A few moments of silence passed between us then I decided to tell him elaborate on my father’s situation, how father’s new housekeeper, a Mrs. Beatrix Juniper, wrote to me explaining that father had been ill for almost a week and wasn’t getting any better. She herself wasn’t feeling well either and asked that I find a caretaker for father, and after rearranging a few of my classes, the university granted me a week off to look after him.

Father David shared his situation with me as well: He was traveling to see his sister in Georgia where many people in her town had pneumonia, possibly due to this “Spanish influenza” that was going around. He planned on visiting the infirmary and bringing patients the comfort of God and feeding them and traveling to wherever God needed him next.

Three-quarters of an hour had easily passed in the blink of an eye, and we pulled into the Westville depot. At no point during our discussion did Father David ask me about my beliefs, although I was raised Baptist but haven’t attended church in awhile. He asked if he could pray for me and I agreed. I lowered my head with him and he began praying: “Glory be to the Father, and the Son, and the Holy Spirit. As it was in the beginning, is now and forever shall be, world without ends. Amen.”

I was about to say “Amen” but he continued on. “Now Almighty God bless you”—he held out his hand and began tracing a cross—“In the name of the Father and of the Son and of the Holy Spirit. Amen.”
“Amen.” I traced a cross over my chest, a subconscious action, then reached down and pulled my rucksack from the floor and stood. Rising to his feet, Father David moved into the aisle, allowing me out, and upon passing him, he gave me a firm nod. “Everett. Be well.”

“You too, Father,” I nodded back, swinging my sack over my shoulder, and walked away; but a few moments later, I glanced over my shoulder and saw Father David sitting calmly in his chair, staring ahead, probably in the middle of some deep thought. I thought about turning around and asking him why he thinks the world is the way it is—why people are getting sick, why there’s horror in Europe, why a child has to be born a stillborn—but for some reason I couldn’t bring myself to do so, as nagging and pressing as my questions were. Then I continued on my way, carrying with me a widening and everlasting hole in my heart.


Tall wooden skeletons towered over me. I was walking through a forest full of oak trees, having walked along a dirt road for the past two miles or so, and I still had another mile to go. The sun was slipping from the sky, about to set, casting orange rays over the tops of trees, bleeding into crimson. And I worried, not because it would be dark soon but because I had yet to see anyone on this road which was a main road into town. It was nearing the end of harvest season, so I assumed that was why people didn’t have much of a reason to be outside, but then I began to wonder if it was because of the influenza…

The pain in my body returned, screaming and reminding me how sore my feet grew in my boots. Then there were my hands, fatigued from gripping my sack, constantly readjusting it, straining my shoulder and increasing the pain in my neck. But worse of all was how hungry I was, my stomach growling loudly. I had some grits for breakfast but skipped lunch to make the train. Then I began to fantasize myself back in the mess hall, sitting with my friends, laughing and enjoying a warm bowl of stew for supper with some bread—Mmmm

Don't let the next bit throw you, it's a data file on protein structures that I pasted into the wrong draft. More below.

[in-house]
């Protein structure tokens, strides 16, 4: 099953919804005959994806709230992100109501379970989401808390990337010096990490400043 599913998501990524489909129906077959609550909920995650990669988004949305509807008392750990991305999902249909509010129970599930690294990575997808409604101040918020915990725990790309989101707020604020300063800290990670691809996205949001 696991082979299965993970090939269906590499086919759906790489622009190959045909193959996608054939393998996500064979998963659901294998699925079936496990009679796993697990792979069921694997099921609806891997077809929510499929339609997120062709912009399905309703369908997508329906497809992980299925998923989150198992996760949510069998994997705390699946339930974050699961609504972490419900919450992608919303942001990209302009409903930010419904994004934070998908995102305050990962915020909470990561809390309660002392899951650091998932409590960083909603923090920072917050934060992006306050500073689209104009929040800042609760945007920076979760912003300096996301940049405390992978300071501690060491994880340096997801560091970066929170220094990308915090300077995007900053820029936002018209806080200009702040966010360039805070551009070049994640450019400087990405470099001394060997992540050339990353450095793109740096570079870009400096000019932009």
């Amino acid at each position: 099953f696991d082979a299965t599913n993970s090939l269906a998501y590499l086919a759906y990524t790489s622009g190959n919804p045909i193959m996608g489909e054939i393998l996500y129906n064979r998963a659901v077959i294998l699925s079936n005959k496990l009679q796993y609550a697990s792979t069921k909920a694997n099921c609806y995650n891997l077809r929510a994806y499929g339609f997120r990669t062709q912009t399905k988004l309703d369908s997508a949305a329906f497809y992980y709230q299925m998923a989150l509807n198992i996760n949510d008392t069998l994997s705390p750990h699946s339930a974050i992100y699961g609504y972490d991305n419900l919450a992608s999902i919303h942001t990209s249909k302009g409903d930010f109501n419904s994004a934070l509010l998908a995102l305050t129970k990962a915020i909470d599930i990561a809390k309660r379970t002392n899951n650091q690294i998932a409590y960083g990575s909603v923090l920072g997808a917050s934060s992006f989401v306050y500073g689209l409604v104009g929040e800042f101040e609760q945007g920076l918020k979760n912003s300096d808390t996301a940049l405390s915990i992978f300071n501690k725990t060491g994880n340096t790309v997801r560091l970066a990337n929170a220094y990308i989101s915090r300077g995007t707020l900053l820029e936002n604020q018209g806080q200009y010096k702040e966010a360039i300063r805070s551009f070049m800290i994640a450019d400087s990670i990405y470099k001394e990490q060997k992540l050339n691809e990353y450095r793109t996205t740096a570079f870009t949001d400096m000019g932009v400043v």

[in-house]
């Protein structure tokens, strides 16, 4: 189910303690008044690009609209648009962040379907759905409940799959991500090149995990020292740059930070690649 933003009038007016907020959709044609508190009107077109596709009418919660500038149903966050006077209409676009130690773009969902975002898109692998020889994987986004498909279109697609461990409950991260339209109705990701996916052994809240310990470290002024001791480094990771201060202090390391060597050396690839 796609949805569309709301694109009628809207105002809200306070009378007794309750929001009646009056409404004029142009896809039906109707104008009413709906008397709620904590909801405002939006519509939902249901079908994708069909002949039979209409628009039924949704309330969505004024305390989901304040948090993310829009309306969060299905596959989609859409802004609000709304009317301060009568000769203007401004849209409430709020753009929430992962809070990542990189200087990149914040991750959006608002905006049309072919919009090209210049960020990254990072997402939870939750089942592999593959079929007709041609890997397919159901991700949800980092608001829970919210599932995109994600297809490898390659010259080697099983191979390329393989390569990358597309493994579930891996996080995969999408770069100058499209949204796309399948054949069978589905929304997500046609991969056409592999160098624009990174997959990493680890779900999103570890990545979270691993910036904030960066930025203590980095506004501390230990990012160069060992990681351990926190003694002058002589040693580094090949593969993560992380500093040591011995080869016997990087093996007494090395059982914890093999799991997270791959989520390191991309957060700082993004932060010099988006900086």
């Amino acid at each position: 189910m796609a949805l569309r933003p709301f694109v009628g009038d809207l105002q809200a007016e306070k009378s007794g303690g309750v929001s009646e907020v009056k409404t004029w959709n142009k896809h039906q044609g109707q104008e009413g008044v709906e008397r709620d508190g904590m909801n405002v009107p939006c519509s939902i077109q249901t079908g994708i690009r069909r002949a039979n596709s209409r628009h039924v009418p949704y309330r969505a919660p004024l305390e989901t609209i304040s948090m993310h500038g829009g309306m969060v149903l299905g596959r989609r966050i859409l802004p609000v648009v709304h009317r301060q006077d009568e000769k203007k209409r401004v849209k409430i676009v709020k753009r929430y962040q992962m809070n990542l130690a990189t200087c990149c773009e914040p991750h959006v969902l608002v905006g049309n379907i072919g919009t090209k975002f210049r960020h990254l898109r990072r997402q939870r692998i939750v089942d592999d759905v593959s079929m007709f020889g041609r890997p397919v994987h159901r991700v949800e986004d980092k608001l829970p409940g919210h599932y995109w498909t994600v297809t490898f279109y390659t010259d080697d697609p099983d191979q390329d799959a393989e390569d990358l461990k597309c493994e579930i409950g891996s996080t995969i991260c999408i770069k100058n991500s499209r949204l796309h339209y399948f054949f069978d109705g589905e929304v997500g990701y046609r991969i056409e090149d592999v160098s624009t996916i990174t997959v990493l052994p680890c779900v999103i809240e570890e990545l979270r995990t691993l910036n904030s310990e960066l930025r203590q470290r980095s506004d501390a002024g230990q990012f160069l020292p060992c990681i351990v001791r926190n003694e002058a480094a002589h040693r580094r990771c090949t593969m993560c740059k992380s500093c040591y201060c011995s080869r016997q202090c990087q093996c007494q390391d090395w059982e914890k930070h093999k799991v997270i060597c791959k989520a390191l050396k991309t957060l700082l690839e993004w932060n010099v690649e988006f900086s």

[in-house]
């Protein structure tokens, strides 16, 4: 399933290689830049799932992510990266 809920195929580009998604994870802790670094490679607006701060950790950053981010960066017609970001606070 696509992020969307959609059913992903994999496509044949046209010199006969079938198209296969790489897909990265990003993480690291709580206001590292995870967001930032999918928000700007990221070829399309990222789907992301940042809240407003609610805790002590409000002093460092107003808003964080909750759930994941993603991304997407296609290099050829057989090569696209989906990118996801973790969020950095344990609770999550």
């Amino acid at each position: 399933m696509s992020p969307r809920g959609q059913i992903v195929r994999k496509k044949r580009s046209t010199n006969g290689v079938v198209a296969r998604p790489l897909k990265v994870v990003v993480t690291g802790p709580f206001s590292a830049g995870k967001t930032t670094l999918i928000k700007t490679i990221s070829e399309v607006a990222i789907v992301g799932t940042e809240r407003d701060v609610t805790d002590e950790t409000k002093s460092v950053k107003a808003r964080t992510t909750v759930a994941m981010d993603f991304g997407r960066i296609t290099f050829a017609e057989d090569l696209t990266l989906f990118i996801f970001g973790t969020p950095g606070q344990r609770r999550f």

My ears alerted me and I suddenly stopped, hearing a faint and peculiar sound—G’lock, g‘lock, g‘lock… I glanced over my shoulder and saw in the distance the silhouette of two horses with a man perched slightly above them, most likely sitting on top of a wagon. I moved to the side of the road and stood, watching and waiting as this mysterious driver drew closer…Surely, whoever this man was he’d be kind enough to give me a ride.

Eventually, I could see the horses, their coat of hair, a dark chestnut; they were towing a farm wagon whose wood was decaying and grey in tone, same as its wooden wheels which were outlined in rusted iron rims. And the driver, a burly man wearing bib overalls, an off-white shirt, and a wide-brimmed hat that casted a shadow over his eyes, causing me to squint my eyes…

And once I saw his droopy cheeks and big nose, I knew exactly who it was: Eugene Walsh, or “Mister Hugo” as everyone calls him—a rugged man who owns a hay farm near our house. He probably just got done delivering some feed in town. Recognizing me as well, Mister Hugo held his hand up to say hello. I waved back, then he pulled on the reigns and came to a gradual stop. I looked into his thin eyes and smiled, so glad to see a familiar face.

“Well, I’ll be…” Mister Hugo said in his deep voice. “Everett Healey…”
“Mister Hugo,” I grinned back.
“They said youse was coming back to take care of good ole Wilbur.”
“Yessir,” I nodded. “Here in the flesh. Sure could use a lift, if you don’t mind.”
He chuckled then extended his thick, calloused hand. I stretched my hand for it as I placed my right foot on a wooden step on the side of the wagon, then used my leg muscles to pull myself up onto his wagon.

I plopped down onto the wooden bench with Mister Hugo, dropping my sack on the floor of his wagon and exasperating a sigh of relief, my shoulder feeling much better. “Yah,” Mister Hugo hissed as he flicked his reigns and his horses moved forward—G’lock, g‘lock, g‘lock.

“Everett, boy, want some quid?” Mister Hugo said pulled out a green box of Red Man’s from his front pocket. I hate tobacco but considered it a moment, thinking it could help suppress my appetite…But finally, I held up my hand and simply shook my head.

“Mm-kay,” Mister Hugo mumbled, “Suit yourself.” He opened the box and pulled out a pinch of quid, then placed in it his cheek and softly chewed away. I relaxed and listened for a few moments as he sucked on the tobacco leaves, like a baby sucking on a bottle.